In its ongoing coverage of discounted client billing, THE DARK REPORT has recognized that, as a general characteristic of the laboratory marketplace, it is the larger pathology laboratory companies which seem to be more aggressive at offering physicians client bill prices which are deeply discounted. Sometimes these prices are significantly below the level of reimbursement paid by the Medicare Part B laboratory test fee schedule.
Local pathology groups and hospital laboratory outreach groups have long complained about this situation. They note that when a lab company offers such deeply-discounted prices, in many instances, it can only sustain service to that client’s account because of the Medicare case referrals.
In the view of these competing laboratories, such deeply-discounted client bill prices represent remuneration to the physician (who can bill third-party payers and patients for the full value of the tests). If discounting client bill prices to this level was considered remuneration to the referring physician, these lab competitors argue that such laboratories would be offering inducements for Medicare case referrals and that would violate Medicare anti-kickback statutes.
Dianon Offers Urologists EHR Donations Per Policy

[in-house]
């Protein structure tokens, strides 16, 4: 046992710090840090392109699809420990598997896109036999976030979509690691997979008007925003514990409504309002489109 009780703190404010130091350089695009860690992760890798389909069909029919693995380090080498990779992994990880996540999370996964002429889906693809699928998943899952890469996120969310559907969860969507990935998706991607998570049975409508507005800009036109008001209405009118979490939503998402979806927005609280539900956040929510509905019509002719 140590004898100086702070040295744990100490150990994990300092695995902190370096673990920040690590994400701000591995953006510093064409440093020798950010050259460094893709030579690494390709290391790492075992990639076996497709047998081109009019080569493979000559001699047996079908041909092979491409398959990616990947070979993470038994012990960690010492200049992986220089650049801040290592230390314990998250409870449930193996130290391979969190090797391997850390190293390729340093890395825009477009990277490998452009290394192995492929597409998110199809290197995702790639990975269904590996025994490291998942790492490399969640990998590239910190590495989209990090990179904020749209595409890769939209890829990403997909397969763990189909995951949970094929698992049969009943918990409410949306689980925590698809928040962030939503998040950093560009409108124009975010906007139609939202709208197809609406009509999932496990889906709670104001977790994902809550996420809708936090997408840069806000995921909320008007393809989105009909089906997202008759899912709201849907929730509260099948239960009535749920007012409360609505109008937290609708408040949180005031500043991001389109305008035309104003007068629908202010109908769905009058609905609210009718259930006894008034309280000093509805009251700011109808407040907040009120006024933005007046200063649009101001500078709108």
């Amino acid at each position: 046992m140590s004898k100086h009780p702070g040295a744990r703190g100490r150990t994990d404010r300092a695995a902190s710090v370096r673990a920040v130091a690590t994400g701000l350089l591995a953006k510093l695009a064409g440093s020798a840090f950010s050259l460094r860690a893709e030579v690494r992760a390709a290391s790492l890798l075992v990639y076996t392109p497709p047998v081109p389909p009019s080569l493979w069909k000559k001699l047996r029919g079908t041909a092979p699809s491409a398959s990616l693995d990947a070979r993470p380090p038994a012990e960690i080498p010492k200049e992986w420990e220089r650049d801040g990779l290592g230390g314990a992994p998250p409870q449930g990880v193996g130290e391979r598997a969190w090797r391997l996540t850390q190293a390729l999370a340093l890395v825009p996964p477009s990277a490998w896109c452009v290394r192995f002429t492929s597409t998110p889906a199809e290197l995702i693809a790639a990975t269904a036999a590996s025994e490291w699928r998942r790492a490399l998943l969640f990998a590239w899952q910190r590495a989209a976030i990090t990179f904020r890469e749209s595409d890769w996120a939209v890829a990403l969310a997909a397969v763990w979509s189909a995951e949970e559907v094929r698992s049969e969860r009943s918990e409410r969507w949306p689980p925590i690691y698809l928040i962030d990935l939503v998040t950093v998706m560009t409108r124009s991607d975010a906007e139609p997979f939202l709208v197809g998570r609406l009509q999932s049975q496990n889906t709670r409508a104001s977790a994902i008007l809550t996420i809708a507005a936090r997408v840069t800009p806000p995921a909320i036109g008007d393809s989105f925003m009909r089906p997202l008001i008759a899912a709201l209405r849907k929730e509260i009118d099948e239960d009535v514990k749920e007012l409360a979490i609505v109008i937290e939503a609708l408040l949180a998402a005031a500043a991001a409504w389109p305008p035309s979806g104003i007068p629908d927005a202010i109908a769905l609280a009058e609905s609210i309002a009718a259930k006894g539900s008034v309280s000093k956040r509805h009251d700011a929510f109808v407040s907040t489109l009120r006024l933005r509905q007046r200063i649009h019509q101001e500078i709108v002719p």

ONE PATHOLOGY COMPANY that has an EHR donation policy posted on its web site is DIANON Systems, Inc. Laboratory Corporation of America. The policy is designed to meet the safe harbor requirements for EHR donations. Here are highlights from the document:
…Under the EHR safe harbor and exception, laboratories can donate to physicians up to 85% of the eligible costs of compliant EHR technology.
DIANON Systems, Inc. (“DIANON”) is offering an EHR donation program for urology physicians and practices utilizing EHR vendors, including meridianEMR, who have obtained Certification Commission for Healthcare Information Technology (CCHIT) approval and are deemed inter-operable.
DIANON will donate $7,500 per provider or 85% of the eligible costs for the EHR technology, whichever is less, consistent with the requirements of the anti-kickback safe harbor and Stark exception. DIANON will not be responsible for any future upgrades or ongoing maintenance of the donated technology.
This donation is nonmonetary remuneration that consists of items and services in the form of software or information technology and training services used predominantly to create, maintain, transmit, or receive electronic health records. Examples of protected technology include interface software, licenses, and intellectual property related to such software. Donors are not permitted to provide unrestricted hardware under these rules. Additionally, the urology physician or practice must contribute at least 15% of the cost of the donated technology before receiving it.
The attached Eligibility Certification document establishes the participation eligibility of the urology physician or practice that requests an EHR donation and outlines the initial understanding between DIANON and the recipient regarding the terms of the donation, consistent with applicable law.